Are baseball players athletes
If you look at a drawing and have trouble identifying a clear structure with all the lines, blobs and dots, you can first concentrate on those things that cannot be seen. That also helps with the latest doping scandal that is currently shaking American sport. The picture shows: prominent baseball players like Alex Rodriguez, Melky Cabrara and Nelson Cruz. The doctor Anthony Bosch, who is said to have treated her with prohibited substances. Documents that prove the connection between the doctor and the athlete. In addition, statements from attorneys who deny these connections.
What is missing so far: A statement from the employers - i.e. the club - that they believe their athletes. That they will support them in the fight against the allegations. Cycling teams, football clubs and entire sports associations often succumb to the reflex to stand behind their employees when they are confronted with allegations. In this case, however, the New York Yankees have issued a statement without even mentioning their player Alex Rodriguez: "We support the joint program (...) For the prevention and treatment of drugs. From our side there is no comment until the Investigation is complete. "
From this statement one can probably read that the Yankees no longer believe Rodriguez - the exceptional baseball player on whom they forced the best-endowed contract in the history of Major League Baseball (MLB) in 2007: a salary of 275 million US dollars for ten seasons. The MLB also did not present any support on Tuesday: "We are always very disappointed when we learn of potential connections between athletes and the use of performance-enhancing agents."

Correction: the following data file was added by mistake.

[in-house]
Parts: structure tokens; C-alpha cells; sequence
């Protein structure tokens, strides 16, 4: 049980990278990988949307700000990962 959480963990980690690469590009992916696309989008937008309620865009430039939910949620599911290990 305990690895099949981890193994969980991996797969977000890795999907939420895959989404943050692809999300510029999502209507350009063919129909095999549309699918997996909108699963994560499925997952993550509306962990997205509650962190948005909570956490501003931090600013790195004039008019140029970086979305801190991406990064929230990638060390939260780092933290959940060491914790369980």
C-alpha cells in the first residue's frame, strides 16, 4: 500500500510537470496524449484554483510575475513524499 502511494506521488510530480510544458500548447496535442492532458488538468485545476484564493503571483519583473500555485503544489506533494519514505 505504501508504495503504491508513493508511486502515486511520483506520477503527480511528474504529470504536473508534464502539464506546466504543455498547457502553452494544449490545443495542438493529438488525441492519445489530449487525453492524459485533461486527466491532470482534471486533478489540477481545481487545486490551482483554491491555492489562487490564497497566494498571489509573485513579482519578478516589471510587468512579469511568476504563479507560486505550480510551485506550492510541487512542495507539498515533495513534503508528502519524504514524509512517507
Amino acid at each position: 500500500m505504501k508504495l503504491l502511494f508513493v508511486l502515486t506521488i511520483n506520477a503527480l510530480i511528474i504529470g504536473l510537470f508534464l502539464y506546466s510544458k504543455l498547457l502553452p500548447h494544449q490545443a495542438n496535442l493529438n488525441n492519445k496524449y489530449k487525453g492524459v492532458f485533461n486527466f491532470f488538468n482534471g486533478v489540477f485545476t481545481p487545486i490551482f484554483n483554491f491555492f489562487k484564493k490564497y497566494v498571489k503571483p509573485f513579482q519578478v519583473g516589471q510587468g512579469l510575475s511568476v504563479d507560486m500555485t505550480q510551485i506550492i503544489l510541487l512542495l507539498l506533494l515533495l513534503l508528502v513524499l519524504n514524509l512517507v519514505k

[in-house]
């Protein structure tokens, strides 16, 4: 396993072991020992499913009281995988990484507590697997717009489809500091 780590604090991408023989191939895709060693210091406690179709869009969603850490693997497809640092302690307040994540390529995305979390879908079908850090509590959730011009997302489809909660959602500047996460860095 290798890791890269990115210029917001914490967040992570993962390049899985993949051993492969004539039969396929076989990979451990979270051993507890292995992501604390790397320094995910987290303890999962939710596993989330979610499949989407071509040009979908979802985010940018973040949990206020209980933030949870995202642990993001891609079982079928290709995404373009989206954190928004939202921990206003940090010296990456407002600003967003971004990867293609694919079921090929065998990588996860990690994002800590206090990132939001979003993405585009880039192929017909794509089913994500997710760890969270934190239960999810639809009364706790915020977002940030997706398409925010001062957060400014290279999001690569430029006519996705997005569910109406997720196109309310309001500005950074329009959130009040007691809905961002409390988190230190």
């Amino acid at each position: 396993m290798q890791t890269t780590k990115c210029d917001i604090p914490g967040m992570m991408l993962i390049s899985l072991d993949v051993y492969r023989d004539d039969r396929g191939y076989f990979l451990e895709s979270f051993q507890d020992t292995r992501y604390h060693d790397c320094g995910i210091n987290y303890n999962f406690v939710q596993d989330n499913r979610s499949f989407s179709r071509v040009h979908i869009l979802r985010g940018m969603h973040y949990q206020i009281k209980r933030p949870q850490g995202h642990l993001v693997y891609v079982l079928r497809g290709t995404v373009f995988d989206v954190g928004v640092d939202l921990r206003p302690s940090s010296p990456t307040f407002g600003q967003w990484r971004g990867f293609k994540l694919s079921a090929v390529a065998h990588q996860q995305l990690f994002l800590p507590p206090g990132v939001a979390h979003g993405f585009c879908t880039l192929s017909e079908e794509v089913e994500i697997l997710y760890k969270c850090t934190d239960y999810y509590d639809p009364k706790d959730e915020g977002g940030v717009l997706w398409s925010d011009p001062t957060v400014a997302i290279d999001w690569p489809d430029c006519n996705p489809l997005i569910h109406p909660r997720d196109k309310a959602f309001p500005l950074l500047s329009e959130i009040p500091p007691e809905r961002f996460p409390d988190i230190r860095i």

37-year-old Alex Rodriguez is one of the best-known and most distinguished athletes in the USA: three times most valuable player of the season, 14 times in the All-Star team, in 2009 he won the championship with the Yankees. In addition: affairs with Madonna, Kate Hudson and Cameron Diaz. One whose photo children hang in their rooms as posters. But now the glamorous facade is crumbling. The newspaper Miami New Times published documents on Tuesday and put them on its website that are supposed to prove a connection between six prominent baseball professionals, among them Rodriguez, and the alleged doping doctor Anthony Bosch. In a way, it's the East Coast version of the 2003 Balco scandal: Back then, athletes like Barry Bonds, Marion Jones and Dwain Chambers were identified as clients of a Californian laboratory.
Anthony Bosch ran a (now closed) clinic in Florida, which he first did Biokem and then Biogenesis who specialized in helping people who have had issues with aging and bedroom performance. In this anti-aging institute, Bosch apparently also helped athletes who had problems with muscle growth and performance on the field. The names are noted on handwritten notes that are assigned to him: Melky Cabrera (Toronto), Bartolo Colon (Oakland) and Yasmani Grandal (San Diego) were previously convicted as dopers. For Rodriguez, Gio Gonzales (Washington) and Nelson Cruz (Texas) the tests have so far been negative.
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